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The European Central Bank is worried about the rise of anti-establishment political parties

Reuters/Yves Herman
Was it something we said?
  • Aamna Mohdin
By Aamna Mohdin


Published This article is more than 2 years old.

The rise of anti-establishment parties could end up threatening Europe’s financial security, according to the European Central Bank (ECB).

The euro zone’s central bank lays out the stark warning in its latest Financial Stability Review, which it releases twice a year. The report follows Austria’s presidential election at the weekend, where Norbert Hofer—the anti-immigrant far-right Freedom Party candidate—was narrowly defeated. (He lost by just by just 0.6 percentage points).

And it’s not just Austria that has seen a surge in anti-establishment parties: right-wing populist parties have been on the rise in Germany, France, and Denmark in the last few years, with the anti-Islamic far-right joining the mainstream. While in Greece and Spain, it’s leftwing, anti-establishment and anti-austerity parties like Syriza and Podemos that’s gotten a significant boost in support.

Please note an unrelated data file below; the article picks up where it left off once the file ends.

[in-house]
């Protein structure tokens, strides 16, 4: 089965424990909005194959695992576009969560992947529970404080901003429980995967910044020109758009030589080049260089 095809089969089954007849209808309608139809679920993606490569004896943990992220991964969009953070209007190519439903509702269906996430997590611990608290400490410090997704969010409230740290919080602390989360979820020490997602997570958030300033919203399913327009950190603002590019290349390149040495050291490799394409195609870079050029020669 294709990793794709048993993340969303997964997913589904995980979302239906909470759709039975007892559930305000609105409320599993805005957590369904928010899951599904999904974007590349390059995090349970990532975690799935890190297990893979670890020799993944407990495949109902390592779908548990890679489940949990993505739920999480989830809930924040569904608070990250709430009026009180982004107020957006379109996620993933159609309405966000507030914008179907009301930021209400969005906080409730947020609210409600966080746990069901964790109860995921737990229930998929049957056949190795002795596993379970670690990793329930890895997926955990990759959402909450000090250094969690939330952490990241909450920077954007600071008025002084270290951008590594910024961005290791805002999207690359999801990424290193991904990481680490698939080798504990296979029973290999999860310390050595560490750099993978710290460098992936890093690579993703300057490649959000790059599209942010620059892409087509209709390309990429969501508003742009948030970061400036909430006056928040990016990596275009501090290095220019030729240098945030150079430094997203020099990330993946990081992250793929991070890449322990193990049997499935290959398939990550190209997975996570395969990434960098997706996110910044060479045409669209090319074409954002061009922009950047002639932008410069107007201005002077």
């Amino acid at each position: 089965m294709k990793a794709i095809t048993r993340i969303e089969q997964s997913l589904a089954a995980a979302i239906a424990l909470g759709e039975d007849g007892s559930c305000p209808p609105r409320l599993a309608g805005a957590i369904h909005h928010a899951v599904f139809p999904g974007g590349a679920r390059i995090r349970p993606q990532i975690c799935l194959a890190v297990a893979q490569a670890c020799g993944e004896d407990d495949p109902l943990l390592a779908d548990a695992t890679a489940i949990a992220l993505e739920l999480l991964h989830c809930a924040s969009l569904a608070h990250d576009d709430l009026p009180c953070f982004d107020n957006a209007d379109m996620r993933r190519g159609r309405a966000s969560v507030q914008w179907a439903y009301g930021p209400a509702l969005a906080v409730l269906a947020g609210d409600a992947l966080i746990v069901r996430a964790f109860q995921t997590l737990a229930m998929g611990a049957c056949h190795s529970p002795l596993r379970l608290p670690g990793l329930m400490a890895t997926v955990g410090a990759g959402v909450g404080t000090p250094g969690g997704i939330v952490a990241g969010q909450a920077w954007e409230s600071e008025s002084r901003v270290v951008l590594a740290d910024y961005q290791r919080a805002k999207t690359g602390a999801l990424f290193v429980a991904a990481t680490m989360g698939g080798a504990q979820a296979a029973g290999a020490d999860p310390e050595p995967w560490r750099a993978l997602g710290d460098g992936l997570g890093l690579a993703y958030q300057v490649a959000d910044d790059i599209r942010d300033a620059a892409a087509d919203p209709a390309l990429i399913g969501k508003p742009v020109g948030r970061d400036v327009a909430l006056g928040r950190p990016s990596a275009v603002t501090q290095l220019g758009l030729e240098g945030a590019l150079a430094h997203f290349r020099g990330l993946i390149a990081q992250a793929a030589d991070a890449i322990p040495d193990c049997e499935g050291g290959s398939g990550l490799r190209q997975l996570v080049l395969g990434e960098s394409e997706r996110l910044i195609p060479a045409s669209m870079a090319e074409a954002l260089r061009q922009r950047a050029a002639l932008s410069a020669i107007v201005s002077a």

The rise of Europe’s populist, anti-establishment parties—especially on the right—is less of a blip and more of a growing trend. The recent refugee crisis, where a record number of people fleeing war and persecution landed in Europe, is likely to exacerbate this trend.

The ECB warned “political risks have increased considerably in almost all euro area countries in recent years,” which threaten to undermine much-needed fiscal and structural reforms needed to promote growth. This political uncertainty could “potentially contribute to contagion and re-fragmentation in the euro area,” the ECB added.

The report comes a month before Britain’s referendum on its membership within the European Union. Some fear the vote would set off a domino effect across the Europe, where nearly half of voters in eight big European nations think their country should hold a referendum on EU membership.

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